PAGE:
Like the lighthouse keepers of old, there’s a certain romance surrounding the fire lookouts. Sitting alone in their tower, the majority of their time is spent looking at a horizon they’ve memorized over years or even decades, carefully watching for the slightest whiff of smoke. The isolation has been a prison for some, and a paradise for others. Author Jack Kerouac spent the summer of 1956 in a lookout tower on Desolation Peak in Washington state, an experience which he wrote about in several works including Desolation Angels.
But slowly, in a change completely imperceptible to the public, the era of the fire lookouts has been drawing to a close. As technology improves, the idea of perching a human on top of a tall tower for months on end seems increasingly archaic. Many are staunchly opposed to the idea of automation replacing human workers, but in the case of the fire lookouts, it’s difficult to argue against it. Computer vision offers an unwavering eye that can detect even the smallest column of smoke amongst acres of woodland, while drones equipped with GPS can pinpoint its location and make on-site assessments without risk to human life.
At one point, the United States Forest Service operated more than 5,000 permanent fire lookout towers, but today that number has dwindled into the hundreds. As this niche job fades even farther into obscurity, let’s take a look at the fire lookout’s most famous tool, and the modern technology poised to replace it.
2019 Cornell Cup Winners Include Autonomous Boat, Flapping UAV, And Leaping Rover
For college-aged engineers and designers, finding a problem they’re truly passionate about early on could very well set the trajectory for an entire career. This is precisely the goal of the Cornell Cup, a competition that tasks applicants with solving a real-world problem in a unique and interesting way. From what we saw this is definitely working, as teams showed up with ornithopter-based quadcopters, robotic dinghies, forest fire sniffers, and high-jumping rovers.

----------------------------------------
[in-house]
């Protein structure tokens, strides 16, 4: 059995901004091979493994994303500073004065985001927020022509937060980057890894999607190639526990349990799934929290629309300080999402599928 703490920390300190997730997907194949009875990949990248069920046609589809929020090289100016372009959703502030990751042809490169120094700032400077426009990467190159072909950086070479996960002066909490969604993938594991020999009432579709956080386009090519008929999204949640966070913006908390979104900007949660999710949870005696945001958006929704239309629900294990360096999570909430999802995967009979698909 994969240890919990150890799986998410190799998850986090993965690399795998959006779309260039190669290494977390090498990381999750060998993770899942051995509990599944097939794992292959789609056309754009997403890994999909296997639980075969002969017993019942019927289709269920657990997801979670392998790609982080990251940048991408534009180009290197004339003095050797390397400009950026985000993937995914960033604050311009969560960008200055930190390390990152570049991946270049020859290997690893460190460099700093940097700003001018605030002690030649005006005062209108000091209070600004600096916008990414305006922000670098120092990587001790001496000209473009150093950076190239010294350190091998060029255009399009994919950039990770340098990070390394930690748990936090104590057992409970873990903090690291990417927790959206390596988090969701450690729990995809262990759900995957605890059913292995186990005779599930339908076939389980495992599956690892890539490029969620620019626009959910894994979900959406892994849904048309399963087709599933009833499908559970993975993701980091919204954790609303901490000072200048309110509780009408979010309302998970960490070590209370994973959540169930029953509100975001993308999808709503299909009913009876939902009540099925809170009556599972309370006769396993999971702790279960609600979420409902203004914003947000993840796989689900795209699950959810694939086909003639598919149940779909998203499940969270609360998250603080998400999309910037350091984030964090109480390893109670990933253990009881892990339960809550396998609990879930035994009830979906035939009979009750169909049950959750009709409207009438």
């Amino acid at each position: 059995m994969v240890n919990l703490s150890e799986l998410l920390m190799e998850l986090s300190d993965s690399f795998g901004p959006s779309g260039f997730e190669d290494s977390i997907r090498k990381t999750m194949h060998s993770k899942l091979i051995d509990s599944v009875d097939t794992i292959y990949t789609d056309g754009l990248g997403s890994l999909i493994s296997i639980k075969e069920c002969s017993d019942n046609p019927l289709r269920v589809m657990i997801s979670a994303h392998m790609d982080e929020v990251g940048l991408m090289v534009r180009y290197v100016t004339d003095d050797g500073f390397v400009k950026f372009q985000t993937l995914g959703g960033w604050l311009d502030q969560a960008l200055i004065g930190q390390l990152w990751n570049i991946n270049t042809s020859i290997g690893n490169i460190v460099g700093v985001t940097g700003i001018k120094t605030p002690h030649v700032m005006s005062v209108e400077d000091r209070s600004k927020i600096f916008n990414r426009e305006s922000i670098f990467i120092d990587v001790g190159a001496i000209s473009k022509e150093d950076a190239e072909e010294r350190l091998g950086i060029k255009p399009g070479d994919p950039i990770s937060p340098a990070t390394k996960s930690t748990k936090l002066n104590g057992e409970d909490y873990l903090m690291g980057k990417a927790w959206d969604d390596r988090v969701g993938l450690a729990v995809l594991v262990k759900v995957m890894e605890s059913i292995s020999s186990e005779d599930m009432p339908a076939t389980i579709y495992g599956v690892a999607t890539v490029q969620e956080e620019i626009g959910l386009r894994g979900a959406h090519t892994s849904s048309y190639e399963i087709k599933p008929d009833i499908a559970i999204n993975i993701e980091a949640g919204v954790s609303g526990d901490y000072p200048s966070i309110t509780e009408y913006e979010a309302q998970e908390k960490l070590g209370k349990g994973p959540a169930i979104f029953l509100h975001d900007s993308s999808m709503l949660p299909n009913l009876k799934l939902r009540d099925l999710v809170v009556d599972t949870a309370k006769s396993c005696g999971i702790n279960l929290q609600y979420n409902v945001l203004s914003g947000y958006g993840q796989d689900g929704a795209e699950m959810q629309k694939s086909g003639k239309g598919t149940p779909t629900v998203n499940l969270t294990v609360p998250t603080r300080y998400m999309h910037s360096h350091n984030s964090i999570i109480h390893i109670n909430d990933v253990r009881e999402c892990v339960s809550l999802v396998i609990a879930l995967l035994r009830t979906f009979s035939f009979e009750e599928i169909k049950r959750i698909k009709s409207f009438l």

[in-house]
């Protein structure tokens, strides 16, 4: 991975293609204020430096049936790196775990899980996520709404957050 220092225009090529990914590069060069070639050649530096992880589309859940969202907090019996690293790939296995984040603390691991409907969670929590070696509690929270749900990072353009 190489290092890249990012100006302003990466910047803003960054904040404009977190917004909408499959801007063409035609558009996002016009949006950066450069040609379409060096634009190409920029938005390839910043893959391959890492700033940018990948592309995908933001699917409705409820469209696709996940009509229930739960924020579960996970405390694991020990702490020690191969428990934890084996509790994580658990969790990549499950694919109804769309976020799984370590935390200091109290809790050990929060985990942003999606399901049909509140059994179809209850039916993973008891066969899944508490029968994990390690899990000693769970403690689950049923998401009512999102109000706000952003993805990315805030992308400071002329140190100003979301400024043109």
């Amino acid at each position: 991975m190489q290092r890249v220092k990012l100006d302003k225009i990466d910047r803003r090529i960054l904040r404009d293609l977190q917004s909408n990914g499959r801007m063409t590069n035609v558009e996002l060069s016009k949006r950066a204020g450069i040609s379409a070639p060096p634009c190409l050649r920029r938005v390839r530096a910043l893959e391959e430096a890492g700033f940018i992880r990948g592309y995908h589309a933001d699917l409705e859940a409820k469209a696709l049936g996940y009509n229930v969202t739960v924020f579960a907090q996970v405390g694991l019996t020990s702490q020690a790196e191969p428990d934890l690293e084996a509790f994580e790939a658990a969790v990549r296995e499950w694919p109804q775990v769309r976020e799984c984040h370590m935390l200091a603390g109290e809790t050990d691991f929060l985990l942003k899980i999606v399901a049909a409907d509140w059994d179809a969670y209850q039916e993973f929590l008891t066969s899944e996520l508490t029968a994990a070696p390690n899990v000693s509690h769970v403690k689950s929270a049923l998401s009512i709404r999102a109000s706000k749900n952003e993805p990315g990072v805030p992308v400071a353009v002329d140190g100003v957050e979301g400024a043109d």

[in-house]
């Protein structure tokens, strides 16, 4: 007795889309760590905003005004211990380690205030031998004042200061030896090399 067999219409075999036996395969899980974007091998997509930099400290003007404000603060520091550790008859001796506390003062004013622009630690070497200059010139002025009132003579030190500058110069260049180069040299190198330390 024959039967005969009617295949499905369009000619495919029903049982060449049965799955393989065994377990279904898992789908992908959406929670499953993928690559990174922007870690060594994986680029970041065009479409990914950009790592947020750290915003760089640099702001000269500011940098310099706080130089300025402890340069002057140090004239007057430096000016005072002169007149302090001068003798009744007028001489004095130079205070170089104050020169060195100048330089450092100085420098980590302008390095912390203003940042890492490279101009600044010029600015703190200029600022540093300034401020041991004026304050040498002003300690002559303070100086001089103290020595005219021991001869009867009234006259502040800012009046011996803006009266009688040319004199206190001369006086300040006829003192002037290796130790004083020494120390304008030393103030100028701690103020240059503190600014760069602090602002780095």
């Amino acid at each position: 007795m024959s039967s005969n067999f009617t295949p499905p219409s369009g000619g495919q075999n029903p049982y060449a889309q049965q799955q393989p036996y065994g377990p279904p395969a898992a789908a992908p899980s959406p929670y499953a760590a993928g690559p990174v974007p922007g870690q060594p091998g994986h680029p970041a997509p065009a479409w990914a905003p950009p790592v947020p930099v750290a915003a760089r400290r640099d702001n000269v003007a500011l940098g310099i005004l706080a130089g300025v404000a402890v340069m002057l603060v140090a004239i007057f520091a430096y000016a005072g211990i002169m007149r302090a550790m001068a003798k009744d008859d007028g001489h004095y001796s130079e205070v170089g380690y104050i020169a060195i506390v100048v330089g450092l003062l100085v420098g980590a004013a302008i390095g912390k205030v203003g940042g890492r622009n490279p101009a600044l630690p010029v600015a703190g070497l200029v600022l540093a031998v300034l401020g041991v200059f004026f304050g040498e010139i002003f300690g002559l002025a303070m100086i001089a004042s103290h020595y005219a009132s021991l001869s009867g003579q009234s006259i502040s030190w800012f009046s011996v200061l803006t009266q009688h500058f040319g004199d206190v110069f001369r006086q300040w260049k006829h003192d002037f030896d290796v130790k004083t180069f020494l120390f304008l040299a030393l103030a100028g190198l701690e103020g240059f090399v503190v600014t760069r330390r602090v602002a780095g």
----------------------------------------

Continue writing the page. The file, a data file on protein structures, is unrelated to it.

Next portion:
With such an open ended approach, individual entries have a tendency to vary wildly, running the gamut from autonomous vehicles to assistive technology. No team feels pressured to pursue a project they aren’t truly invested in, and everyone’s the better for it.
Given such lofty goals, Hackaday was proud to sponsor the 2019 Cornell Cup. Especially as it so closely aligns with the product design focus of this year’s Hackaday Prize. Designing something which solves a real-world problem is definitely part of the formula when the goal is to reach large scale production. And after seeing the entries first-hand during the Finals at Kennedy Space Center, we think every one of them would be a fantastic entry into the Hackaday Prize.
I don’t envy the judges who ultimately had to narrow it down to just a few teams to take home their share of the nearly $20,000 awarded. Join me after the break for a closer look at the projects that ended up coming out on top.